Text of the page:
Stephanie O'Neill Health Care Reporter
Stephanie O’Neill is the health care reporter for Southern California Public Radio. Her multi-platform journalism career includes reporting for public radio, public television and newspapers, including three years as a staff writer for the Los Angeles Times, four years as a staff reporter/columnist for the Contra Costa Times and two years as the first Los Angeles Bureau Chief for KQED’s statewide radio magazine, the "California Report.” She’s also been published in national magazines, including Columbia Journalism Review, New York Lawyer Magazine and Consumer Reports publications.
Prior to joining Southern California Public Radio, Stephanie produced hundreds of feature stories and breaking news reports that aired on NPR, Monitor Radio, Marketplace, AP Radio, the BBC and CBS Radio’s "The Osgood File." Her coverage has included environmental, legal and political features as well as reports on the 1992 L.A. Riot, the OJ Simpson criminal/civil trials and many of California’s largest earthquakes, floods and fires.
Stephanie's work has won awards from the Associated Press Television and Radio Association, the Los Angeles Press Club and the San Francisco Peninsula Press Club. She is a 2013 NPR-Kaiser Health News Fellow and a 2013 Association of Health Care Journalists-California Health Journalism Fellow.
She has a law degree from Loyola Law School, Los Angeles, and B.A. In Political Science from the University of California, Davis.
Away from work, Stephanie enjoys riding her horses, hiking with her dogs and hanging out with her human friends and family.
Stories by Stephanie O'Neill
Planned Parenthood’s Palmdale office is the first to serve the Antelope Valley. Until now, people had to drive up to 50 miles each way to reach the nearest branch.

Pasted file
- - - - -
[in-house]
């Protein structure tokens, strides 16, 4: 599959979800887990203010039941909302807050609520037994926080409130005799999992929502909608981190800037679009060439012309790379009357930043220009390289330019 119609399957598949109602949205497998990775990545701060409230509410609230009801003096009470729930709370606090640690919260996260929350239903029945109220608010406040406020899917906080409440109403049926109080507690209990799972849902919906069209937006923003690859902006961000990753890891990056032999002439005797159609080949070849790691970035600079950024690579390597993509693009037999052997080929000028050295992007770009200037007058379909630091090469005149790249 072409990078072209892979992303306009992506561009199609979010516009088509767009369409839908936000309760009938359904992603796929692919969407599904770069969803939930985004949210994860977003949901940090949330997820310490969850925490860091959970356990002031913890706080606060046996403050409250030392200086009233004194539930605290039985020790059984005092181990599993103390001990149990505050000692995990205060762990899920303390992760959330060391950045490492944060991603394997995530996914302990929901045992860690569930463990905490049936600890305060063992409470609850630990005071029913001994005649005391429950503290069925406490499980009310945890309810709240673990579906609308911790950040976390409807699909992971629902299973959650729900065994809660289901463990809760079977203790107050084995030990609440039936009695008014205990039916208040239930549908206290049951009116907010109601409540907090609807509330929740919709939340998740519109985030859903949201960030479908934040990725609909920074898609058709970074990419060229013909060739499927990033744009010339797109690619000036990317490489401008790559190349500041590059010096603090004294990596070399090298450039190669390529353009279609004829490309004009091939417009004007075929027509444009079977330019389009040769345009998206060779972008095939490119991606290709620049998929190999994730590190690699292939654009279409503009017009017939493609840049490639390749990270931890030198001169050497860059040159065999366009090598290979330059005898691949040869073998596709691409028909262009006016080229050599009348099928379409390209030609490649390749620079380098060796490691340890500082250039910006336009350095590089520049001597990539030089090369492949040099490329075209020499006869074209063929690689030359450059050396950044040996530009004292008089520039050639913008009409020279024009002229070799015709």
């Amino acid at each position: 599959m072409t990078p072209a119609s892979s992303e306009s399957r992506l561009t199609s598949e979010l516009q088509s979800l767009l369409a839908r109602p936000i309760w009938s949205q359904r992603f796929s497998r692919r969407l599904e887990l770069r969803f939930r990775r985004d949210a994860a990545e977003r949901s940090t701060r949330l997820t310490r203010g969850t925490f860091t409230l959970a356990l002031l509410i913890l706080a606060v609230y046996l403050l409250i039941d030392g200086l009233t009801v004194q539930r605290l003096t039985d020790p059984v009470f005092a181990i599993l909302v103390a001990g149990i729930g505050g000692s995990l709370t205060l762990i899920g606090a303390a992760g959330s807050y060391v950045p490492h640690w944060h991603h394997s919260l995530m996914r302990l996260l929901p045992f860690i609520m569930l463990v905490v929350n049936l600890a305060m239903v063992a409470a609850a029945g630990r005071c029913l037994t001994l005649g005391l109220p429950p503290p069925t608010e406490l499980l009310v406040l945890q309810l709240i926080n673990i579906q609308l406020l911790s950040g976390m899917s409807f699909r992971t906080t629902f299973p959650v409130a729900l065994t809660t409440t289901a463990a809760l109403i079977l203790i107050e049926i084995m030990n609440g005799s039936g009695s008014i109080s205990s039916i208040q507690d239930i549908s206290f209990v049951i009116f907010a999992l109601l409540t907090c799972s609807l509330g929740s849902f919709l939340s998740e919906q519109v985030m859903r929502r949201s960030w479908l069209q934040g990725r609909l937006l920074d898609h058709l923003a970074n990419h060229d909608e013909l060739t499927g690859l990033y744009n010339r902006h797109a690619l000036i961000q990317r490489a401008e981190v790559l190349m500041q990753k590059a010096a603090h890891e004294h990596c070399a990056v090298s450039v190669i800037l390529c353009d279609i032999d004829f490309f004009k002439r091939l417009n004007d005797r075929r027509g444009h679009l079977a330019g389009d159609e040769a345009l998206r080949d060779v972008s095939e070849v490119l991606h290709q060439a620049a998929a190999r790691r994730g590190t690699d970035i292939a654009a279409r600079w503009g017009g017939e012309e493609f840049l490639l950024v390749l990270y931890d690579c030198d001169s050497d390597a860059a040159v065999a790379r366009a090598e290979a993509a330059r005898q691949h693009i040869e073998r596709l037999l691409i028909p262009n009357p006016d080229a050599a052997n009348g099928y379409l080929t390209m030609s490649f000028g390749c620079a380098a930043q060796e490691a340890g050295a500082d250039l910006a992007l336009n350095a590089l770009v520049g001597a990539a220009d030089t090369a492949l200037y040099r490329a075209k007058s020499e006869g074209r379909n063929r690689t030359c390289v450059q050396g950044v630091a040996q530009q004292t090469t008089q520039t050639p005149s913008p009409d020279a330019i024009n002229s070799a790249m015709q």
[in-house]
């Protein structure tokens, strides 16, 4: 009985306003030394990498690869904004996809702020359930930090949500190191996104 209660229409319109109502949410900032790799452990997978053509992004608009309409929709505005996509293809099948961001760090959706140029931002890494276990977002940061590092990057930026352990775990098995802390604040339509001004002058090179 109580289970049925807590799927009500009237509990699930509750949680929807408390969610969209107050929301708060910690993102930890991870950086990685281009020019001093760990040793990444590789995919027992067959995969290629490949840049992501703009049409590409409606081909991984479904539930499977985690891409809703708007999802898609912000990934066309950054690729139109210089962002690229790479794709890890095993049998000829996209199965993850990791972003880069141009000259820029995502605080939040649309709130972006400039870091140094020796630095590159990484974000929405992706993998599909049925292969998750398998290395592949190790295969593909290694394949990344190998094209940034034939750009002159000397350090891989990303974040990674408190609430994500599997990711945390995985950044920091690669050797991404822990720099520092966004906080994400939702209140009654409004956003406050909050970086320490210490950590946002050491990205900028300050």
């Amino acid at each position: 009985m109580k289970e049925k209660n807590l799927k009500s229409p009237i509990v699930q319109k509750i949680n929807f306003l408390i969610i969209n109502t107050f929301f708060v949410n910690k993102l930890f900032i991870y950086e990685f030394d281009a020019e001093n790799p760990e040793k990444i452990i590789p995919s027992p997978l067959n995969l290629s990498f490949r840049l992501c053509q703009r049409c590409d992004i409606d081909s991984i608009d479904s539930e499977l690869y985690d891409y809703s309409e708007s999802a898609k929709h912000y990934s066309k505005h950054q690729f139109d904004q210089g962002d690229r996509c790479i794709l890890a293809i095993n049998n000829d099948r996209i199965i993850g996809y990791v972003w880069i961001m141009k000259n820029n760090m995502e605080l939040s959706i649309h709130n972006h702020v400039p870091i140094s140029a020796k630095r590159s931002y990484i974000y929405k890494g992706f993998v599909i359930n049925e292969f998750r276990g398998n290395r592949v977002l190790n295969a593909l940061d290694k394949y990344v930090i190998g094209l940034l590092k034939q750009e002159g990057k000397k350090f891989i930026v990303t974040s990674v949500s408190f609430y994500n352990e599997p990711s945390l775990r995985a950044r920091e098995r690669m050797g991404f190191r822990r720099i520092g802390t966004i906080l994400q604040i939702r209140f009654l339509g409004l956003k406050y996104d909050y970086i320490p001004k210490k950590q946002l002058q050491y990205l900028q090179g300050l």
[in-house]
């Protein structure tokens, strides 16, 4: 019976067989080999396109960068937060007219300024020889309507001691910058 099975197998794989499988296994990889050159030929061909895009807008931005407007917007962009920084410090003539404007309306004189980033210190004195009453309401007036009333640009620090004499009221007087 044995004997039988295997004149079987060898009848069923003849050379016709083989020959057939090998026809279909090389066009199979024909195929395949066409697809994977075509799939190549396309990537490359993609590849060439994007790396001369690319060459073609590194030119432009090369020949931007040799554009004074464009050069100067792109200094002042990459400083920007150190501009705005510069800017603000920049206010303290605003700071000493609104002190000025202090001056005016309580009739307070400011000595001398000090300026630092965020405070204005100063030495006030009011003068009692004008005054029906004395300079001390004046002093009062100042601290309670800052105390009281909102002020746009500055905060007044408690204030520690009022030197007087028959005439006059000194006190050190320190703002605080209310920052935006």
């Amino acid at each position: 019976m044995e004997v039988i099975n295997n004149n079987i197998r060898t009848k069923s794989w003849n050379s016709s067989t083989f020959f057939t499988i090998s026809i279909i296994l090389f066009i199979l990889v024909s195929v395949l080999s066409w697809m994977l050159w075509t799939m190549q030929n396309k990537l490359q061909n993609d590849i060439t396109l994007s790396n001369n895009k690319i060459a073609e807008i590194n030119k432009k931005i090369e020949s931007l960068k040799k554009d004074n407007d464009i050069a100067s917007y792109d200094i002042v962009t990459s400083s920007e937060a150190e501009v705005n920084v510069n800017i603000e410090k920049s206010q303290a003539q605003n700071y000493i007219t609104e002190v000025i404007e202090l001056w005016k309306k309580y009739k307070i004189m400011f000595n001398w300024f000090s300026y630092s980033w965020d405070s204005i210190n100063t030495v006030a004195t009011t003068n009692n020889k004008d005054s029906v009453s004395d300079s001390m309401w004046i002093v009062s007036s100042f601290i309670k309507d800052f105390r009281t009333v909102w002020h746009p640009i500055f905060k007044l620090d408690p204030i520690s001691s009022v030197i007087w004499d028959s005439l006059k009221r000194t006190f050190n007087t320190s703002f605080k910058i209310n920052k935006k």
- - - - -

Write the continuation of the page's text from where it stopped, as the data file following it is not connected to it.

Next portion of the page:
A new study out of USC says that older, obese adults may lose so much muscle, they may have trouble walking or standing up due to muscle loss.
Republican state Senator Sharon Runner from the Antelope Valley is recovering from a double lung transplant, but she's expected to make a full recovery.
In the run-up to federal health care reform, leaders of the state Senate and Assembly health committees met Friday in Los Angeles.
Going to the hospital for surgery can be traumatic, especially for kids. But Cameron Cohen, 13, transformed his experience into a high-tech project to help other kids.
The pilot program at UCLA’s Mattel Children’s Hospital is the first to reverse weight gain that’s common to pre-school Latino kids in low-income families.
Middle school students performing brain surgery? Don't be scared. It's all part of a day of special learning at Cedars-Sinai Medical Center in Los Angeles.
Heart attack patients who receive stem cells derived from their own hearts can regrow healthy heart tissue and shrink the scar tissue caused by heart attacks.
The National Institutes of Health (NIH) have launched a website designed to educate the public about clinical trials and (hopefully) attract volunteers.
As California’s Latino population grows, so too does the need for doctors who speak fluent Spanish and who understand the Latino culture.
Two companies that make gastric bands for weight loss surgery says it will not sell its device to the eight surgery centers associated with 1-800-GET-THIN.
There’s a grassroots movement underway to change insurance law, giving California the power to regulate health insurance rate hikes.
Allergan announced it would cease selling the the Lap-Band weight-loss device to surgical centers associated with the 1-800-GET-THIN marketing campaign
The nation's leading breast-cancer awareness group, Susan G. Komen for the Cure, is cutting its funding to Planned Parenthood.